Ganglion Cysts of the Hand

What is a Ganglion Cyst?

A cyst is a fluid-filled sac. Ganglion cysts arise from the capsule of a joint or the sheath of a tendon, which can be found at different places on the wrist.  On the interior of the cyst is a thick, often sticky, translucent, colorless, jelly-like substance. Depending on the exact size, the cyst may feel tight, firm or even spongy.  A ganglion cyst that grows on the top of the wrist is called a dorsal ganglion. Others are found on the underside of the wrist between the thumb and your pulse point, at the end joint of a finger, or at the base of a finger. Most of the time, these are harmless and can disappear in time.  If the patient is experiencing pain, the ganglion cyst may be considered chronic and often is made worse by motion within the wrist.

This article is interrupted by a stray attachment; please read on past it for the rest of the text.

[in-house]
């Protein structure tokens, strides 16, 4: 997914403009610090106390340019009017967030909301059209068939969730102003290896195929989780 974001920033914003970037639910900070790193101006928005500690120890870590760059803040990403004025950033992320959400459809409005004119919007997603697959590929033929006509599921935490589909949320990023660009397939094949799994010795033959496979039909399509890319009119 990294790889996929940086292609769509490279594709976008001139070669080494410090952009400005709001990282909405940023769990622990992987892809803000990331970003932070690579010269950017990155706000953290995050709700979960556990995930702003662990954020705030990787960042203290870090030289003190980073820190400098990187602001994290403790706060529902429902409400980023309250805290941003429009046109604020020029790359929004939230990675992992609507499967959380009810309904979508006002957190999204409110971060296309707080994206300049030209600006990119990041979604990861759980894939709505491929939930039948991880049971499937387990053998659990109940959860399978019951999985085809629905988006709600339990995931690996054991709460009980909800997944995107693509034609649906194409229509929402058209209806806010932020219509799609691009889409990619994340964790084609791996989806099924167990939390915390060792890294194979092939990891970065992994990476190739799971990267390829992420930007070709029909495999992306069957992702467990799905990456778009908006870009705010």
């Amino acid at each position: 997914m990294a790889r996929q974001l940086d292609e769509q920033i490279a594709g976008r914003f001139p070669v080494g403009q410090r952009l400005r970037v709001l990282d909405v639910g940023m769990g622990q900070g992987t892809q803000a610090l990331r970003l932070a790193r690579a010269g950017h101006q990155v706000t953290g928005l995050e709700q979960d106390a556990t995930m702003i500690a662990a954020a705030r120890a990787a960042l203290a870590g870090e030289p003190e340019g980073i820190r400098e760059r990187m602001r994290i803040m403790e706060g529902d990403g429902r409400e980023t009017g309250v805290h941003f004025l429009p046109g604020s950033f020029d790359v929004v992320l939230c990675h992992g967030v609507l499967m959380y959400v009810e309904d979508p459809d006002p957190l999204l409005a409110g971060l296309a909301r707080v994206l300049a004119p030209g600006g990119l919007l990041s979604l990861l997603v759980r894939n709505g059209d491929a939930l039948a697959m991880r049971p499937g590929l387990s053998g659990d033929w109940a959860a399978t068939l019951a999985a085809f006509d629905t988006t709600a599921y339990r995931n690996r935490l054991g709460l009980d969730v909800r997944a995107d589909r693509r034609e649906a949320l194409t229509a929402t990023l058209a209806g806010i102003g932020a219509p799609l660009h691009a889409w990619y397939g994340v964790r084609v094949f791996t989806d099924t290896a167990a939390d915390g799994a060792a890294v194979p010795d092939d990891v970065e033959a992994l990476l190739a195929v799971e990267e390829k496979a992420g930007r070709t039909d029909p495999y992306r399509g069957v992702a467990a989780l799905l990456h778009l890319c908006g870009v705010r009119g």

What are the Symptoms of a ganglion Cyst?

Because the fluid-filled sac puts pressure on the nerves that pass through the joint, some ganglion cysts may be painful. Large ganglia, even if they are not painful, are unattractive. Smaller ganglions that remain hidden under the skin (occult ganglions) may be quite painful. A ganglion grows out of a joint, like a balloon on a stalk.  It rises out of the connective tissues between bones and muscles. Inside the balloon is a thick, slippery fluid similar to the fluid in your joints. Usually, the more active the wrist, the larger the cyst becomes. With rest, the lump can decrease in size.